Lives of the fellows

Asa, Baron Briggs of Lewes in the County of East Sussex Briggs

b.7 May 1921 d.15 March 2016
BA Cantab(1941) BSc Lond(1941) Hon DLitt East Anglia(1966) Hon DSc Florida Presbyterian(1966) Hon LLD York Canada(1968) Hon LLD New England(1972) Hon DLitt Strathclyde(1973) Hon DLitt Leeds(1974) Hon LLD Sussex(1976) Hon DLitt Cincinnati(1977) Hon DLitt Liverp(1977) Hon LLD Bradford(1978) Hon DLitt Open University(1979) Hon LLD Rochester New York(1980) FBA(1980) Hon LLD Ball State(1985) Hon LLD East Asia(1987) Hon LLD George Washington(1988) Hon DLitt Birm(1989) Hon DLitt Teeside(1993) Hon LLD Southampton(1995) Hon LLD Tulane(1996) Hon LLD Lond(2001) Hon FRCP(2004)

Lord Asa Briggs was an eminent social historian, university administrator and prolific author who wrote the fourth volume of the history of the Royal College of Physicians. He was born in Keighley, Yorkshire, the son of William Walker Briggs, an engineer, and Jane Briggs née Spencer. He won a scholarship to Keighley Boys’ Grammar School and then went up to Sidney Sussex College, Cambridge at the age of just 16. In 1941, he graduated with a BA in history and also a BSc in economics from the University of London’s external programme, achieving two firsts.

From 1942 to 1945, as the youngest warrant officer in the British Army, he worked as a cryptographer at Bletchley Park, the central site for British codebreaking during the war. Here he worked in hut six with Alan Turing, deciphering Enigma machine messages from Germany.

After the war, Briggs was elected a fellow of Worcester College, Oxford. In 1950, he was appointed as a reader in recent social and economic history. He was subsequently a faculty fellow of Nuffield College (from 1953 to 1955) and a member of the Institute for Advanced Study, Princeton, New Jersey (from 1953 to 1954).

From 1955 to 1961, he was professor of modern history at Leeds University. He then moved to the newly-established Sussex University, where he was professor of history, dean of the school of social studies, pro vice chancellor and then vice chancellor. In 1976, he returned to Oxford as provost of Worcester College, retiring in 1991.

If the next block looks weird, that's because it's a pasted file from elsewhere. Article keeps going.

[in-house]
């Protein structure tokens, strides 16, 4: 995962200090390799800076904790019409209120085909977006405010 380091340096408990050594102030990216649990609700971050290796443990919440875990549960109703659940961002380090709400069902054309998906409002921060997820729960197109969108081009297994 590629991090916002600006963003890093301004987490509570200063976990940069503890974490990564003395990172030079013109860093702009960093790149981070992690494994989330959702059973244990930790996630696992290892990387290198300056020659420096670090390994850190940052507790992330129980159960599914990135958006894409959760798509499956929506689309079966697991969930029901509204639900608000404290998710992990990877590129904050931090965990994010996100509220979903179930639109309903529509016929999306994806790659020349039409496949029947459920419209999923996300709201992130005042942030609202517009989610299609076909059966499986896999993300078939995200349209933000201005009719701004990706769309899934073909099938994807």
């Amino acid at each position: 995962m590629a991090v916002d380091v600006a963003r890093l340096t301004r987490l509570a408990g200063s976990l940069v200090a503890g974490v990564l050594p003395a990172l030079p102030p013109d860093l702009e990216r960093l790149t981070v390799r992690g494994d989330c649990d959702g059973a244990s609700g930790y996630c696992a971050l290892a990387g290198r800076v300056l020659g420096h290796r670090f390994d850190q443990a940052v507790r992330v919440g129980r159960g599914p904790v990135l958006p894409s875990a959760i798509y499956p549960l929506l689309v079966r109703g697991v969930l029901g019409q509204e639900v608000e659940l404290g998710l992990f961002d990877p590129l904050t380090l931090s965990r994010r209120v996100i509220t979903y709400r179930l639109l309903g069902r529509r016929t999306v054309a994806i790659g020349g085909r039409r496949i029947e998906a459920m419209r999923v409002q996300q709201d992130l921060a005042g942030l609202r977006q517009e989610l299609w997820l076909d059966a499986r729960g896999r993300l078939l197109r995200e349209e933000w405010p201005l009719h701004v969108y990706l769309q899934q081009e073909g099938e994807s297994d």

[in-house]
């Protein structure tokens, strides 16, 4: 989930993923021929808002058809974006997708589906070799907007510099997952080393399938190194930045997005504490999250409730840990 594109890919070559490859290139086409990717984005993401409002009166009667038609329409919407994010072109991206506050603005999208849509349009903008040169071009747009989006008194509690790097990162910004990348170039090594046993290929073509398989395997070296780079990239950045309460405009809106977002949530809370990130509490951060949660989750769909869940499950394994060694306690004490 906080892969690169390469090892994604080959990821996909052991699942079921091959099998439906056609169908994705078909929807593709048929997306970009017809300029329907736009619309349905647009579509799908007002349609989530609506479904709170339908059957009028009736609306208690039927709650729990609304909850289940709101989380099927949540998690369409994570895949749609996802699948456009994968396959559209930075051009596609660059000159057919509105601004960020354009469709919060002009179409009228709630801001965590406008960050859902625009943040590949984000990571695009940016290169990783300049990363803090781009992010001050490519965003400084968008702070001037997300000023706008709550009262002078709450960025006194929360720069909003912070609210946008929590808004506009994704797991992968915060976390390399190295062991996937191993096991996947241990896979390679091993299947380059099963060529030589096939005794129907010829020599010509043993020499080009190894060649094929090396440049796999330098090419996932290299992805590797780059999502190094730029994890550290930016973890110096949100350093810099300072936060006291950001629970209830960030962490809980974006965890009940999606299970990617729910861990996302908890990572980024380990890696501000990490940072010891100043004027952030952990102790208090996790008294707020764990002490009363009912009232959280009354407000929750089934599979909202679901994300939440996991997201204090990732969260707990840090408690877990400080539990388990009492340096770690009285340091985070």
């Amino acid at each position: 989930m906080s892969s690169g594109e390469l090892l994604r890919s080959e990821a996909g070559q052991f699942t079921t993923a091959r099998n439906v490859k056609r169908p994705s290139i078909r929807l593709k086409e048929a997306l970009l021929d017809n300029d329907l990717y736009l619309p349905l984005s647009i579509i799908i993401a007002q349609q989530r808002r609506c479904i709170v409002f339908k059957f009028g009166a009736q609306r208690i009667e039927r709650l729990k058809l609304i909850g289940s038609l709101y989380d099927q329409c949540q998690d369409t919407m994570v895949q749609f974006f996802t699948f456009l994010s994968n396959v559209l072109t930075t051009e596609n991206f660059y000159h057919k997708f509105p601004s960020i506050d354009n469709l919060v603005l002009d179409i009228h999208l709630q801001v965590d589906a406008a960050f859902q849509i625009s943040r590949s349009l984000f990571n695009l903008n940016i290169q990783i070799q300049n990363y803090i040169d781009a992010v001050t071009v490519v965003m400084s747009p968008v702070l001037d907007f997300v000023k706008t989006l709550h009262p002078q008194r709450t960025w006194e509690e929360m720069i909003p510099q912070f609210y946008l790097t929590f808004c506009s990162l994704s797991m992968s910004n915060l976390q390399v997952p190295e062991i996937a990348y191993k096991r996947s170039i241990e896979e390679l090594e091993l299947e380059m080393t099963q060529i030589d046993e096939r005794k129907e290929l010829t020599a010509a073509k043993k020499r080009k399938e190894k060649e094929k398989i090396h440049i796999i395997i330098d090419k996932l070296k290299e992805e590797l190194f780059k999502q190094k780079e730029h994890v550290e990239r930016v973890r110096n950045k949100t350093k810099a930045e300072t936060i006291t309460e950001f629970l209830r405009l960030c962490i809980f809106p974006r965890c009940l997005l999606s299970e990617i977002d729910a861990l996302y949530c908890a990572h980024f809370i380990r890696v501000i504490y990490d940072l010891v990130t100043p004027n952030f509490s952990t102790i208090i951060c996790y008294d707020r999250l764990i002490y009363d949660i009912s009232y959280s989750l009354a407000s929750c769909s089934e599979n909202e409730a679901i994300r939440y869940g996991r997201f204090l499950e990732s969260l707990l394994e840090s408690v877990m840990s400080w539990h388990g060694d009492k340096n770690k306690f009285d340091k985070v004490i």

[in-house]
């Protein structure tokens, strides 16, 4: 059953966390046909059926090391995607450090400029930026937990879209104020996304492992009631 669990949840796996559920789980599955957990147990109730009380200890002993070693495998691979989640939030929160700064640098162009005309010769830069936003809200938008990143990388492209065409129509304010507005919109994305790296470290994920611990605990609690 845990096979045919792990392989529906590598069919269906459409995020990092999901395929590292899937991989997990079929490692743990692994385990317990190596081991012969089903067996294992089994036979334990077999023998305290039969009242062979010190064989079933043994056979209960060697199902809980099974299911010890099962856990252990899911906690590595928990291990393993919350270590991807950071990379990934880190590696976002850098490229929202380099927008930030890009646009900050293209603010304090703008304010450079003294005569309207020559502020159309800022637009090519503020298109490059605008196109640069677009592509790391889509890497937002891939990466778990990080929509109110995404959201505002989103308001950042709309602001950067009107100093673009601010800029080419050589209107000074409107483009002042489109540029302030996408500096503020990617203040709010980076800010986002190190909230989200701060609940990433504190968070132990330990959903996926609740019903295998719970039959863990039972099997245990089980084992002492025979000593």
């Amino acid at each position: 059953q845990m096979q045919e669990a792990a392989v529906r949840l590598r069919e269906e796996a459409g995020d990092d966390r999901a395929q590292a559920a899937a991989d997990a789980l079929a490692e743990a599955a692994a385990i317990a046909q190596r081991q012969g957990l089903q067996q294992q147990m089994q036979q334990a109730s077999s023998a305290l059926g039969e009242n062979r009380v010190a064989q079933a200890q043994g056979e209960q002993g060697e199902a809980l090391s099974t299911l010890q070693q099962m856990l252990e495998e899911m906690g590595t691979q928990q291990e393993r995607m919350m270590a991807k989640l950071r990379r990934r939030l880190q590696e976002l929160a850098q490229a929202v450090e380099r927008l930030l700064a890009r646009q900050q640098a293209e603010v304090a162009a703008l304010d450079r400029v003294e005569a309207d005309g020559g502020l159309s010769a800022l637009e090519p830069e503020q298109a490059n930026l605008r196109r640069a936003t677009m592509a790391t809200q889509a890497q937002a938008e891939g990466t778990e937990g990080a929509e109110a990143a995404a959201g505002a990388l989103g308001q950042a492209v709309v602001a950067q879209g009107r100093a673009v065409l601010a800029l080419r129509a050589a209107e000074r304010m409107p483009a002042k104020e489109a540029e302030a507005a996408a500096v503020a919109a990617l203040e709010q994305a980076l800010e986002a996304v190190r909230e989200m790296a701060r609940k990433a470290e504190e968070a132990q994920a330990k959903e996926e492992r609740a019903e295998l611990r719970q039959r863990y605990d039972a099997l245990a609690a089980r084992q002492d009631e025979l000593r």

In 1969, he was one of a number of academics who lobbied the then prime minister Harold Wilson to launch the Open University. Nine years later, Briggs became chancellor, a post he held until his retirement in 1991.

He was best-known as an historian of 19th century social history; he wrote The age of improvement (London, Longman Group, 1959) and a trilogy on the era – Victorian people. Some reassessments of people, institutions, ideas and events 1851-1867 (London, Odhams Press, 1954), Victorian cities (London, Odhams Press, 1963) and Victorian things (London, Batsford, 1988). He also published works on Chartism and studies of Karl Marx in London, and, between 1961 and 1995, wrote a ground-breaking five-volume history of broadcasting in the UK.

His history of the Royal College of Physicians (from 1948 to 1983) was published in 2005 (A history of the Royal College of Physicians of London: volume four, Oxford, Oxford University Press for the Royal College of Physicians), beginning with the creation of the NHS and covering key developments over the next 35 years, including the RCP’s seminal 1962 report on Smoking and health.

In his ninth decade, Briggs wrote three volumes of autobiography, Secret days: code-breaking in Bletchley Park (London, Frontline, 2011), Special relationships: people and places (Pen & Sword, 2012) and Loose ends and extras (London, Frontline Books, 2014).

He was president of many organisations and societies, including the Workers’ Educational Association, a post he held from 1958 to 1967, the Brontë Society (from 1987 until 1996), the William Morris Society (from 1978 to 1991) and the Victorian Society (from 1986 until his death).

In 1976 he became a life peer as Baron Briggs, of Lewes in the County of East Sussex. In 2004, he was made an honorary fellow of the Royal College of Physicians.

His leisure interests were wide: he enjoyed literature, poetry, music, sport, travel, fine wine and good food. In Who’s who he listed his recreations as ‘memories of travel and of great lunches and dinners’.

In 1955 he married Susan Anne Banwell. They had two daughters (Katharine and Judith), two sons (Daniel and Matthew) and 14 grandchildren. Asa Briggs died at his home in Lewes. He was 94.

RCP editor

[The Guardian 10 August 2012 www.theguardian.com/books/2012/aug/10/autobiography-and-memoir – accessed 16 May 2018; The Guardian 15 March 2016 www.theguardian.com/books/2016/mar/15/lord-briggs-of-lewes-asa-briggs-obituary –accessed 16 May 2018; Financial Times 15 March 2016 www.ft.com/content/6b9fa140-3628-11e5-b05b-b01debd57852 – accessed 16 May 2018; The Independent 16 March 2016 www.independent.co.uk/news/obituaries/lord-briggs-historian-and-public-servant-who-was-a-noted-authority-on-the-victorians-and-a-pioneer-a6935361.html – accessed 16 May 2018; The Telegraph 16 March 2016 www.telegraph.co.uk/news/obituaries/12195524/Lord-Briggs-historian-obituary.html – accessed 16 May 2018; Oxford Today 7 May 2018 www.oxfordtoday.ox.ac.uk/news/2016-05-07-remembering-asa-briggs – accessed 16 May 2018; University of Sussex Obituary: Lord (Asa) Briggs, former University of Sussex Vice-Chancellor www.sussex.ac.uk/broadcast/read/34893 – accessed 16 May 2018]

(Volume XII, page web)

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